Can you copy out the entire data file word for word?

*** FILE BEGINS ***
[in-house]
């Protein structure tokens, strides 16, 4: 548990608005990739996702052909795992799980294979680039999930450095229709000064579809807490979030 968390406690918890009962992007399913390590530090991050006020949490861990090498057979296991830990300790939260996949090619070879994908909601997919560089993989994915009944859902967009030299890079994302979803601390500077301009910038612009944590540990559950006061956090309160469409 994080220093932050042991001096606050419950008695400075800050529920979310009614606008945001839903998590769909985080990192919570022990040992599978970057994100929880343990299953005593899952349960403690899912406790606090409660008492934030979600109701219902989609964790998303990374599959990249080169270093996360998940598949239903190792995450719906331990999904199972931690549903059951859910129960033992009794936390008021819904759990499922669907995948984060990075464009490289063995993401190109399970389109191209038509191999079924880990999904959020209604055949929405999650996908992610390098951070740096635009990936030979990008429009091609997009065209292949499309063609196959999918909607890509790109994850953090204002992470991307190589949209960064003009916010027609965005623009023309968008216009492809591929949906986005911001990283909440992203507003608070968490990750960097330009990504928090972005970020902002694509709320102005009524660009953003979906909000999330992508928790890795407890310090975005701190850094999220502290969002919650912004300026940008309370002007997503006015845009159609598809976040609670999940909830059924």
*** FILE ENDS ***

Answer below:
[in-house]
């Protein structure tokens, strides 16, 4: 548990608005990739996702052909795992799980294979680039999930450095229709000064579809807490979030 968390406690918890009962992007399913390590530090991050006020949490861990090498057979296991830990300790939260996949090619070879994908909601997919560089993989994915009944859902967009030299890079994302979803601390500077301009910038612009944590540990559950006061956090309160469409 994080220093932050042991001096606050419950008695400075800050529920979310009614606008945001839903998590769909985080990192919570022990040992599978970057994100929880343990299953005593899952349960403690899912406790606090409660008492934030979600109701219902989609964790998303990374599959990249080169270093996360998940598949239903190792995450719906331990999904199972931690549903059951859910129960033992009794936390008021819904759990499922669907995948984060990075464009490289063995993401190109399970389109191209038509191999079924880990999904959020209604055949929405999650996908992610390098951070740096635009990936030979990008429009091609997009065209292949499309063609196959999918909607890509790109994850953090204002992470991307190589949209960064003009916010027609965005623009023309968008216009492809591929949906986005911001990283909440992203507003608070968490990750960097330009990504928090972005970020902002694509709320102005009524660009953003979906909000999330992508928790890795407890310090975005701190850094999220502290969002919650912004300026940008309370002007997503006015845009159609598809976040609670999940909830059924």